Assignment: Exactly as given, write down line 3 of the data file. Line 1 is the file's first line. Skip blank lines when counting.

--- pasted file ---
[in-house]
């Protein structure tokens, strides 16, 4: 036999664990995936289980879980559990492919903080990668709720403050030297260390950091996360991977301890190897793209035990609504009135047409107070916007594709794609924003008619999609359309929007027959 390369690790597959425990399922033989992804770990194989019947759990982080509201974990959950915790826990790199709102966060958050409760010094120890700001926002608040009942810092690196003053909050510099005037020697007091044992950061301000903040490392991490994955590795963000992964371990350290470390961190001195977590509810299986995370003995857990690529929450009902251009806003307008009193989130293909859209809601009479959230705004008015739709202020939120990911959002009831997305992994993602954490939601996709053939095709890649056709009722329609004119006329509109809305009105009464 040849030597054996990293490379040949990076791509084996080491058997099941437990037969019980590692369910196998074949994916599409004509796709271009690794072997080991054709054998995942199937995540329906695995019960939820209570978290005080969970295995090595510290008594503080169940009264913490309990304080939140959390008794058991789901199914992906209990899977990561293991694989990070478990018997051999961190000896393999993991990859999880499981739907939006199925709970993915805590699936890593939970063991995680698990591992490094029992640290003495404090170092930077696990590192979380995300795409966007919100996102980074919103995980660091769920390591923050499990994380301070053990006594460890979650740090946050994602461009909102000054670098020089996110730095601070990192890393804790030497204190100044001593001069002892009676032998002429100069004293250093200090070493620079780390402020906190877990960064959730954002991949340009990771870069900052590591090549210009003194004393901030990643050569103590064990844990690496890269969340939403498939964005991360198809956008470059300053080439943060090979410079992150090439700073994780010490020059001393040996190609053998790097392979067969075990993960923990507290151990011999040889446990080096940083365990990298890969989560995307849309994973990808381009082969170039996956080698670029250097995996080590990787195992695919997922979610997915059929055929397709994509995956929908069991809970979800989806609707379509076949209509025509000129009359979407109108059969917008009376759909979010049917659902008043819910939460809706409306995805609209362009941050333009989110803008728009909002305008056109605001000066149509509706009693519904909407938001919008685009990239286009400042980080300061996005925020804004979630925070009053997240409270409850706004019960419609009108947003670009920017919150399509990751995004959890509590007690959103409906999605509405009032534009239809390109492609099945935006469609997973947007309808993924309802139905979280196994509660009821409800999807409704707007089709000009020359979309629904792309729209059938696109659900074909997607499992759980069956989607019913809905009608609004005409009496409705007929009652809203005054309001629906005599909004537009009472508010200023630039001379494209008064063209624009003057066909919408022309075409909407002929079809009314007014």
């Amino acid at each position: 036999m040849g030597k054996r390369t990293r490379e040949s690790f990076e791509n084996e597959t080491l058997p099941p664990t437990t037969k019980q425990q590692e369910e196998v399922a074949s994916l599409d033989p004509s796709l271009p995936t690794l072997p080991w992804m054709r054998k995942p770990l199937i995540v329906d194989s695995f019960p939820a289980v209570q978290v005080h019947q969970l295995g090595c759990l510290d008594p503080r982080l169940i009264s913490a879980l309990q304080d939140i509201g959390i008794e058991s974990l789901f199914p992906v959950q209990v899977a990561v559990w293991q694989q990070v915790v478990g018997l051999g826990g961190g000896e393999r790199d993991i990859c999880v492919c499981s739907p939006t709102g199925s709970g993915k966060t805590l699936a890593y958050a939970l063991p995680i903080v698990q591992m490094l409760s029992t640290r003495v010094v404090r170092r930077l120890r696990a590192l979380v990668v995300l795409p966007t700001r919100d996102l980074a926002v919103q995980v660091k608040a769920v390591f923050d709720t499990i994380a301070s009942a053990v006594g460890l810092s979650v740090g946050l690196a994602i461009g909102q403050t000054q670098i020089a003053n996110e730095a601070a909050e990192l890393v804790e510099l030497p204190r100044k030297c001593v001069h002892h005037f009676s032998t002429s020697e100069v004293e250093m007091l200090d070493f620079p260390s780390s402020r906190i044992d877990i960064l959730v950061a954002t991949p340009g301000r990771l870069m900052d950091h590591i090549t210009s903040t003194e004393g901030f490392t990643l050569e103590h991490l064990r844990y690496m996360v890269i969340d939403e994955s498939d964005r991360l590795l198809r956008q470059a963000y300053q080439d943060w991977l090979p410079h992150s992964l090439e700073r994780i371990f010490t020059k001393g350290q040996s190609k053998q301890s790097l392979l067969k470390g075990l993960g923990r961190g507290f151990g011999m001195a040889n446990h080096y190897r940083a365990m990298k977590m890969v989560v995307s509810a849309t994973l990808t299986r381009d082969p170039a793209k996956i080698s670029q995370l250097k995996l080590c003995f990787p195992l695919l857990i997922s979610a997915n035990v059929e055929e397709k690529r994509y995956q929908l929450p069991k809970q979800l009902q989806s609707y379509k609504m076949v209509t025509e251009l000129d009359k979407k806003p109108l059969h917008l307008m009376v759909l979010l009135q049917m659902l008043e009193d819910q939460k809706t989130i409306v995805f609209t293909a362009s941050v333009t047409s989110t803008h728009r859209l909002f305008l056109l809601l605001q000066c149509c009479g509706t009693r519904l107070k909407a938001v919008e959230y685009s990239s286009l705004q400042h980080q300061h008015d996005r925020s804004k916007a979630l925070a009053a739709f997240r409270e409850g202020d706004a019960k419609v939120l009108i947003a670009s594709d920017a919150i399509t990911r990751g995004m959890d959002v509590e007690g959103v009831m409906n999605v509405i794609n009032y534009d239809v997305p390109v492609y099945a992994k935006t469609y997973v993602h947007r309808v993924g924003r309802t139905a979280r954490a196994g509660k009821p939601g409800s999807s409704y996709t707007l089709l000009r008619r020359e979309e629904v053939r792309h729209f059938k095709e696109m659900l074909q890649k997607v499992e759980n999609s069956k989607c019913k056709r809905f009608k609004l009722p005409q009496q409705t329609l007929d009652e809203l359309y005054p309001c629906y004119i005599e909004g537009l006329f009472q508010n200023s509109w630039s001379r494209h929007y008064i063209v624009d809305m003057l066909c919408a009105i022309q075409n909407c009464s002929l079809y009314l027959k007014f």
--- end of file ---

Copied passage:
């Amino acid at each position: 036999m040849g030597k054996r390369t990293r490379e040949s690790f990076e791509n084996e597959t080491l058997p099941p664990t437990t037969k019980q425990q590692e369910e196998v399922a074949s994916l599409d033989p004509s796709l271009p995936t690794l072997p080991w992804m054709r054998k995942p770990l199937i995540v329906d194989s695995f019960p939820a289980v209570q978290v005080h019947q969970l295995g090595c759990l510290d008594p503080r982080l169940i009264s913490a879980l309990q304080d939140i509201g959390i008794e058991s974990l789901f199914p992906v959950q209990v899977a990561v559990w293991q694989q990070v915790v478990g018997l051999g826990g961190g000896e393999r790199d993991i990859c999880v492919c499981s739907p939006t709102g199925s709970g993915k966060t805590l699936a890593y958050a939970l063991p995680i903080v698990q591992m490094l409760s029992t640290r003495v010094v404090r170092r930077l120890r696990a590192l979380v990668v995300l795409p966007t700001r919100d996102l980074a926002v919103q995980v660091k608040a769920v390591f923050d709720t499990i994380a301070s009942a053990v006594g460890l810092s979650v740090g946050l690196a994602i461009g909102q403050t000054q670098i020089a003053n996110e730095a601070a909050e990192l890393v804790e510099l030497p204190r100044k030297c001593v001069h002892h005037f009676s032998t002429s020697e100069v004293e250093m007091l200090d070493f620079p260390s780390s402020r906190i044992d877990i960064l959730v950061a954002t991949p340009g301000r990771l870069m900052d950091h590591i090549t210009s903040t003194e004393g901030f490392t990643l050569e103590h991490l064990r844990y690496m996360v890269i969340d939403e994955s498939d964005r991360l590795l198809r956008q470059a963000y300053q080439d943060w991977l090979p410079h992150s992964l090439e700073r994780i371990f010490t020059k001393g350290q040996s190609k053998q301890s790097l392979l067969k470390g075990l993960g923990r961190g507290f151990g011999m001195a040889n446990h080096y190897r940083a365990m990298k977590m890969v989560v995307s509810a849309t994973l990808t299986r381009d082969p170039a793209k996956i080698s670029q995370l250097k995996l080590c003995f990787p195992l695919l857990i997922s979610a997915n035990v059929e055929e397709k690529r994509y995956q929908l929450p069991k809970q979800l009902q989806s609707y379509k609504m076949v209509t025509e251009l000129d009359k979407k806003p109108l059969h917008l307008m009376v759909l979010l009135q049917m659902l008043e009193d819910q939460k809706t989130i409306v995805f609209t293909a362009s941050v333009t047409s989110t803008h728009r859209l909002f305008l056109l809601l605001q000066c149509c009479g509706t009693r519904l107070k909407a938001v919008e959230y685009s990239s286009l705004q400042h980080q300061h008015d996005r925020s804004k916007a979630l925070a009053a739709f997240r409270e409850g202020d706004a019960k419609v939120l009108i947003a670009s594709d920017a919150i399509t990911r990751g995004m959890d959002v509590e007690g959103v009831m409906n999605v509405i794609n009032y534009d239809v997305p390109v492609y099945a992994k935006t469609y997973v993602h947007r309808v993924g924003r309802t139905a979280r954490a196994g509660k009821p939601g409800s999807s409704y996709t707007l089709l000009r008619r020359e979309e629904v053939r792309h729209f059938k095709e696109m659900l074909q890649k997607v499992e759980n999609s069956k989607c019913k056709r809905f009608k609004l009722p005409q009496q409705t329609l007929d009652e809203l359309y005054p309001c629906y004119i005599e909004g537009l006329f009472q508010n200023s509109w630039s001379r494209h929007y008064i063209v624009d809305m003057l066909c919408a009105i022309q075409n909407c009464s002929l079809y009314l027959k007014f």